A New York Times Notable Book
Sixteen years after René Descartes' death in Stockholm in 1650, a pious French ambassador exhumed the remains of the controversial philosopher to transport them back to Paris. Thus began a 350-year saga that saw Descartes' bones traverse a continent, passing between kings, philosophers, poets, and painters.
But as Russell Shorto shows in this deeply engaging book, Descartes' bones also played a role in some of the most momentous episodes in history, which are also part of the philosopher's metaphorical remains: the birth of science, the rise of democracy, and the earliest debates between reason and faith. Descartes' Bones is a flesh-and-blood story about the battle between religion and rationalism that rages to this day.
BONUS MATERIAL: This ebook edition includes an excerpt from Russell Shorto's Amsterdam.
About Russell ShortoSee more books from this Author
The types of discourse explored in “Descartes’ Bones” are so different that the book has built-in organizational problems.Oct 09 2008 | Read Full Review of Descartes' Bones: A Skeletal ...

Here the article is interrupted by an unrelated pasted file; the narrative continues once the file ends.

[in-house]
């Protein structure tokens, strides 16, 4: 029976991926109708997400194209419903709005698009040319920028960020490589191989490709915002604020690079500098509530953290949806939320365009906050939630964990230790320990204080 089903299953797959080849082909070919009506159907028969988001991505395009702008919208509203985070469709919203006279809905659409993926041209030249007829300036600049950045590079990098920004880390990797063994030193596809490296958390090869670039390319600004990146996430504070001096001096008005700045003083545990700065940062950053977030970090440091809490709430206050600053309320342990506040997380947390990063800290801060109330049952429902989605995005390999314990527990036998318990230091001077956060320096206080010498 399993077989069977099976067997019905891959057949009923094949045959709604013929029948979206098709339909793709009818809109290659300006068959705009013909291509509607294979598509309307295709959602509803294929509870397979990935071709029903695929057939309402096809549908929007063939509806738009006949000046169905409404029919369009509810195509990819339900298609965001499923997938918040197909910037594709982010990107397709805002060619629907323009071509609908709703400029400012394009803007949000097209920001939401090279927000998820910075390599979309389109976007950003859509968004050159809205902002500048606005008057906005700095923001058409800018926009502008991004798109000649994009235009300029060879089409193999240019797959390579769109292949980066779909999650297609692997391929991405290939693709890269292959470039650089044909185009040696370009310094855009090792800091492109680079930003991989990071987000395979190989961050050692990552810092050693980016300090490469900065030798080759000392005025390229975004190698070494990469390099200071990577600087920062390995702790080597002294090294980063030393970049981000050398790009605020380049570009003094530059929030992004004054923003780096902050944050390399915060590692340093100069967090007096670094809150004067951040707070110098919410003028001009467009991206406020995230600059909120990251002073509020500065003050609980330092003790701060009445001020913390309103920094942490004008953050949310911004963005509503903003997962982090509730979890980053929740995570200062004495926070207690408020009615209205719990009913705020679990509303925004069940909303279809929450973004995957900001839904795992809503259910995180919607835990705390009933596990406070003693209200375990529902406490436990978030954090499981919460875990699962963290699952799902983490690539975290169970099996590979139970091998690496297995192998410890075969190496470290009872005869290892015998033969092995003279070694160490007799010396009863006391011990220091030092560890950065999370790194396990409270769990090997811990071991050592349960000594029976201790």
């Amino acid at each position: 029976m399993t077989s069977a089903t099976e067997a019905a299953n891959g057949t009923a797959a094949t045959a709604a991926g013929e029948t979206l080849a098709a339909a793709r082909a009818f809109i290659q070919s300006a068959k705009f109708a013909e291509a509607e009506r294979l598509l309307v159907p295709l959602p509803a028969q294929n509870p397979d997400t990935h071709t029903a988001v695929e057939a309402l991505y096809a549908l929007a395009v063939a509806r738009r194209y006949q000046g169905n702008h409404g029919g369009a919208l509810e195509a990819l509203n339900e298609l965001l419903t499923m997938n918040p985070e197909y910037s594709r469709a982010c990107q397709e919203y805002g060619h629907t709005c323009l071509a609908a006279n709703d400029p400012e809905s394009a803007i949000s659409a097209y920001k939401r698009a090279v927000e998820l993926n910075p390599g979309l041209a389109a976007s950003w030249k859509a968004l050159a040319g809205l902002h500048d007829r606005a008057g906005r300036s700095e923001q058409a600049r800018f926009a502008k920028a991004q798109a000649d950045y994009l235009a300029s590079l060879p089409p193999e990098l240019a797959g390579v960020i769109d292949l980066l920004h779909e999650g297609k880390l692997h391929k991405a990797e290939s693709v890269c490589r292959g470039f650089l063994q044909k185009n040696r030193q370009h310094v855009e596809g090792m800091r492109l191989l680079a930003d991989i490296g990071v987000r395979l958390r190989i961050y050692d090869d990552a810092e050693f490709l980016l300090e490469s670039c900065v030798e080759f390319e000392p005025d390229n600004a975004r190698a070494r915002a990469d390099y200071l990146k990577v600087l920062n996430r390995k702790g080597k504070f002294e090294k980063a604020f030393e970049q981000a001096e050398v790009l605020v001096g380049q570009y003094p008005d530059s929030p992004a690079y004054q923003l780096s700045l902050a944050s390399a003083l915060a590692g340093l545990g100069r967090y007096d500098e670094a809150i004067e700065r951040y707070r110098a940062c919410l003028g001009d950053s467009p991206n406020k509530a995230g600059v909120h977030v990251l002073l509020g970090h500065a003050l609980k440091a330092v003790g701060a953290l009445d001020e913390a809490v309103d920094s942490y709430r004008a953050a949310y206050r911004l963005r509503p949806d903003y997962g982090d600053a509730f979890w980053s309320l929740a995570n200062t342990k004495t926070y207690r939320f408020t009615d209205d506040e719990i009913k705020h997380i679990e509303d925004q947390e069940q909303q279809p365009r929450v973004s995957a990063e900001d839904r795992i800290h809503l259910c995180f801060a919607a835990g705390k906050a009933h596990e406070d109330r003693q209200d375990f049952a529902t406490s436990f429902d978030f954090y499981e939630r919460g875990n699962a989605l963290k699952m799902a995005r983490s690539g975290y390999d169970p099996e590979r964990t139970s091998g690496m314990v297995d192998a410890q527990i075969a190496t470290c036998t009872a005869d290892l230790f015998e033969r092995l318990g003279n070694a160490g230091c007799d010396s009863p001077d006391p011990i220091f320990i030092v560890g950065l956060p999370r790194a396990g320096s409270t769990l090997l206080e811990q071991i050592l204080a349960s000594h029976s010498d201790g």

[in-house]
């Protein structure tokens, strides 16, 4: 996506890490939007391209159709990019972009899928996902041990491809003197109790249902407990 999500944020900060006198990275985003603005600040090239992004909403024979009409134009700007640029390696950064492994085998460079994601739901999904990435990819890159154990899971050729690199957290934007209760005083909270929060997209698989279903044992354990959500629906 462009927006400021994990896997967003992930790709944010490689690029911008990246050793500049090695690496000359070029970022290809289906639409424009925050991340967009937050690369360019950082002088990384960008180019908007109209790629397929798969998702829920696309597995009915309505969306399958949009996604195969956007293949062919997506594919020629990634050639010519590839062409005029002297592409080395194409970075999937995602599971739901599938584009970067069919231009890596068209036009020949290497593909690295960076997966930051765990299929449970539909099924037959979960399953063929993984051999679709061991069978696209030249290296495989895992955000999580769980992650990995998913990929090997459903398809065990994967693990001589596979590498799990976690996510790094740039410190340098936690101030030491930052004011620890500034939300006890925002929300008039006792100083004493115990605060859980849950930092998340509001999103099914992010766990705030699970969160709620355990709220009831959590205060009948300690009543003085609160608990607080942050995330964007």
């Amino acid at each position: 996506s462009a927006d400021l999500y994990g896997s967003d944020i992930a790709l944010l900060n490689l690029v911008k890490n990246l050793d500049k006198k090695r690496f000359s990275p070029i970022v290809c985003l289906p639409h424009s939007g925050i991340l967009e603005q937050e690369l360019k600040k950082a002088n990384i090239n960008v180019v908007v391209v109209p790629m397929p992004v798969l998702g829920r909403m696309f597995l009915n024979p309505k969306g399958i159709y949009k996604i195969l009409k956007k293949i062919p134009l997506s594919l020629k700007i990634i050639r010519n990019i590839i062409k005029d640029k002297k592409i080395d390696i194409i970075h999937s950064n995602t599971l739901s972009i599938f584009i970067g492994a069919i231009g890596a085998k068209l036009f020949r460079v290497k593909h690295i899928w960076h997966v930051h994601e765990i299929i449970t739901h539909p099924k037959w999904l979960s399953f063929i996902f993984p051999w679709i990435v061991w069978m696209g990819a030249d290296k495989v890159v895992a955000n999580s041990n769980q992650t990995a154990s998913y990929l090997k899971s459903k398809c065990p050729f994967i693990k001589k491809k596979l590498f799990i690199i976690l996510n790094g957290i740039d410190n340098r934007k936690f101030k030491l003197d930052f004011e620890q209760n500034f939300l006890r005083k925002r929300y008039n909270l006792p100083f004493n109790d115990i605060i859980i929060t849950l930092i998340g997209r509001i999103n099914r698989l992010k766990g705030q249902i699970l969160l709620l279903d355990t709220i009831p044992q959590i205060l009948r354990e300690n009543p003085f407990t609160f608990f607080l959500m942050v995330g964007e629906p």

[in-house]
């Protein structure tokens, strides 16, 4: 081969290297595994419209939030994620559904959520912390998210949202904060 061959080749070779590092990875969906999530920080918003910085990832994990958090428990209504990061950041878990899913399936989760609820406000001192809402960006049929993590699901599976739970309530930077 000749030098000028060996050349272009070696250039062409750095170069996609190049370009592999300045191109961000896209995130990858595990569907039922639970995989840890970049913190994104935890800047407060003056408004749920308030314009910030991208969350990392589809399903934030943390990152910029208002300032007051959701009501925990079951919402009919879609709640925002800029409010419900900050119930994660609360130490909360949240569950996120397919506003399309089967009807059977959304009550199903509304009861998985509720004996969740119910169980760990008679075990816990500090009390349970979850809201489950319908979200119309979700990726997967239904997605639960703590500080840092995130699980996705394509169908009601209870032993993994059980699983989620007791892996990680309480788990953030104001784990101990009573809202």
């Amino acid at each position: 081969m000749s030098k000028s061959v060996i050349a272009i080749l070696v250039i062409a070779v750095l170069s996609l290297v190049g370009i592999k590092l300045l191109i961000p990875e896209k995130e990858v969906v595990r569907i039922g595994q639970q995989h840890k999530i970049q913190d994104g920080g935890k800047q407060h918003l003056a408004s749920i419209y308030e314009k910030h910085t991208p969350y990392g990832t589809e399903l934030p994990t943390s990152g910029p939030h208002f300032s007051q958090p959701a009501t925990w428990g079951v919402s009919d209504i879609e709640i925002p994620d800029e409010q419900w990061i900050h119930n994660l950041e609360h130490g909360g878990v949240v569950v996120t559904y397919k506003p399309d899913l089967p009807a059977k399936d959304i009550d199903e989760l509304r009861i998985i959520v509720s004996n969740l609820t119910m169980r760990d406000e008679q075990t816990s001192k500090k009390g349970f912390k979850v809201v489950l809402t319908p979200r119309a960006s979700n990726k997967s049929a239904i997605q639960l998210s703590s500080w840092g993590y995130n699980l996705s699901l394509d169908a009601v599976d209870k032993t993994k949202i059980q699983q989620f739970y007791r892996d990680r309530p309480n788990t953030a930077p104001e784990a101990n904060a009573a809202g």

Russell Shorto’s book considers Descartes’s reason alongside his embrace of religion.Nov 02 2008 | Read Full Review of Descartes' Bones: A Skeletal ...
Exhumed in order to transfer the bones from Sweden to Descartes' native France - "translation," reveals one of the book's engaging asides, was the technical term for the transfer of religious relics - the remains of the philosopher quickly fall prey to the covetous whimsy of early modern groupies...Nov 05 2008 | Read Full Review of Descartes' Bones: A Skeletal ...
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